This study investigates the effects of venture typology, race, ethnicity, and past venture experience on the social capital distribution of women entrepreneurs in entrepreneurial ecosystems. Social network data from two municipal ecosystems in Florida, USA (Gainesville and Jacksonville), suggest that network connectivity and the distribution of social capital are significantly different for men and women entrepreneurs. This difference is contingent on the venture type. Male entrepreneurs show higher comparative scores of bridging social capital in aggressive- and managed-growth venture networks, while women entrepreneurs surpass their male counterparts’ bridging capital scores in lifestyle and survival venture networks. Lastly, experienced women entrepreneurs that self-identified as white showed a higher degree of network connectivity and bridging social capital in the entrepreneurial ecosystem than less experienced non-white female entrepreneurs. Implications for entrepreneurship practice and new research paths are discussed.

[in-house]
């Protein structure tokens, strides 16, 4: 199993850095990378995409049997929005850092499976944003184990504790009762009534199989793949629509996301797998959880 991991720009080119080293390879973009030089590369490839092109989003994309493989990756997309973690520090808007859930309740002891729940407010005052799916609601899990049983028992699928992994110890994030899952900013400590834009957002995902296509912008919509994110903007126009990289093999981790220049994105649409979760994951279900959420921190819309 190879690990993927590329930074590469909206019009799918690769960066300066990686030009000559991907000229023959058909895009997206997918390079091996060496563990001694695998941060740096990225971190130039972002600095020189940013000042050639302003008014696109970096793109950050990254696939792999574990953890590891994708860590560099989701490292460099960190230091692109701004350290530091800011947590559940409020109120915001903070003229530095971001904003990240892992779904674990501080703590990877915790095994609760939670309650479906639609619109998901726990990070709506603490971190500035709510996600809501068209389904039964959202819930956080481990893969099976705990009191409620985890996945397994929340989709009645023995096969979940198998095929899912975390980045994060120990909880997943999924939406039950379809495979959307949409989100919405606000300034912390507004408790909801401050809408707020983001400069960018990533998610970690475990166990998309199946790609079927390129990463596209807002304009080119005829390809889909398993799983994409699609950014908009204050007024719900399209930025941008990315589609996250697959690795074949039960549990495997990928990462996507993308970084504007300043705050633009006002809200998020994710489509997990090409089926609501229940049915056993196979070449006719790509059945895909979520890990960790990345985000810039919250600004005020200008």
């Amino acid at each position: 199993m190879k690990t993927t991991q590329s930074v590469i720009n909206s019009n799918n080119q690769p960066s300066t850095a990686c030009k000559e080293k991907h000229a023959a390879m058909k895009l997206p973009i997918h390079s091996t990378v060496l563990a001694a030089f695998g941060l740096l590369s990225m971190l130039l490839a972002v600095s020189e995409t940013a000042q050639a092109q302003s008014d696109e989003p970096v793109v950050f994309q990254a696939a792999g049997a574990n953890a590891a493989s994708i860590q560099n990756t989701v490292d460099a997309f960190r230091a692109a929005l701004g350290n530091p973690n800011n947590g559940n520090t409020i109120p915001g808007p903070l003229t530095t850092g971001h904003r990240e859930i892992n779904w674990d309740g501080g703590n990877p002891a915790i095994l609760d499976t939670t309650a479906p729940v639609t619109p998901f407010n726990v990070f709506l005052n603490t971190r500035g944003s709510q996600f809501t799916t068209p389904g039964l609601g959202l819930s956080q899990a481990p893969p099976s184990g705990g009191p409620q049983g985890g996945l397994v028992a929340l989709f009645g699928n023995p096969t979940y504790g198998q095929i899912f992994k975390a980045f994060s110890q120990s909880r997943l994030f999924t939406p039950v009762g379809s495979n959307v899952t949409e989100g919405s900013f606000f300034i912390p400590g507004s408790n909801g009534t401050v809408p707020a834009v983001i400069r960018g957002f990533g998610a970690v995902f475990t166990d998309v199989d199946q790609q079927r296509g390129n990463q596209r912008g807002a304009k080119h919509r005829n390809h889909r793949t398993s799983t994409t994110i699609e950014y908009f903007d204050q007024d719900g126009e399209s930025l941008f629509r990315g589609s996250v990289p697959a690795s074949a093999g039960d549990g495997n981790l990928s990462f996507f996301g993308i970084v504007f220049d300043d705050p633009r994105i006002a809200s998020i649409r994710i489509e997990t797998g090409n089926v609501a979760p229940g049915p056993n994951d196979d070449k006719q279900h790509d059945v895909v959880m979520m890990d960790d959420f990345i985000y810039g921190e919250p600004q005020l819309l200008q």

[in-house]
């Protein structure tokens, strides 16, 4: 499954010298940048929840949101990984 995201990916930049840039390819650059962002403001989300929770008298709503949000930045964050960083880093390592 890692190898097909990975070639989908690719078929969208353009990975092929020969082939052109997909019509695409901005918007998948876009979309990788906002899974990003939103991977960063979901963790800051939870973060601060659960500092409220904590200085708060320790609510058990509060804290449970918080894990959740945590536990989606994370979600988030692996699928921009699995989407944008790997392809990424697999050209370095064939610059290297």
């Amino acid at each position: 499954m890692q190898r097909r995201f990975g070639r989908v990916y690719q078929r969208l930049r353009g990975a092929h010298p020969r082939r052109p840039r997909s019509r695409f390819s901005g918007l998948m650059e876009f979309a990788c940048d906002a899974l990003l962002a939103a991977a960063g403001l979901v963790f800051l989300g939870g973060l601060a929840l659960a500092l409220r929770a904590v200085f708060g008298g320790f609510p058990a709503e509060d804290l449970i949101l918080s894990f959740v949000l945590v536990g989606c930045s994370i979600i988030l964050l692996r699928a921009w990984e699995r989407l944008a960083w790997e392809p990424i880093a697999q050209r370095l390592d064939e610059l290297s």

All Science Journal Classification (ASJC) codes
- Business, Management and Accounting(all)
- Economics and Econometrics